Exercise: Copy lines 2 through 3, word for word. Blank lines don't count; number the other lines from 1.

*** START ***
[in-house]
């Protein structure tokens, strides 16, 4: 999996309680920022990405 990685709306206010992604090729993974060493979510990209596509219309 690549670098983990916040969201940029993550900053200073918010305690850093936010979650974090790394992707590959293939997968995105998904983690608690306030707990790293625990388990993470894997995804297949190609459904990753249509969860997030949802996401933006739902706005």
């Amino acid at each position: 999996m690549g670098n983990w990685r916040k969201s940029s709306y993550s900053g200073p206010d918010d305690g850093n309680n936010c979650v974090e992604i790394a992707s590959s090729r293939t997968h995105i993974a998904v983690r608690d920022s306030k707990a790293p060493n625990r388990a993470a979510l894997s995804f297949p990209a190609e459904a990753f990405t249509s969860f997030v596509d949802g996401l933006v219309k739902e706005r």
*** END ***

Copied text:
């Protein structure tokens, strides 16, 4: 999996309680920022990405 990685709306206010992604090729993974060493979510990209596509219309 690549670098983990916040969201940029993550900053200073918010305690850093936010979650974090790394992707590959293939997968995105998904983690608690306030707990790293625990388990993470894997995804297949190609459904990753249509969860997030949802996401933006739902706005």
């Amino acid at each position: 999996m690549g670098n983990w990685r916040k969201s940029s709306y993550s900053g200073p206010d918010d305690g850093n309680n936010c979650v974090e992604i790394a992707s590959s090729r293939t997968h995105i993974a998904v983690r608690d920022s306030k707990a790293p060493n625990r388990a993470a979510l894997s995804f297949p990209a190609e459904a990753f990405t249509s969860f997030v596509d949802g996401l933006v219309k739902e706005r």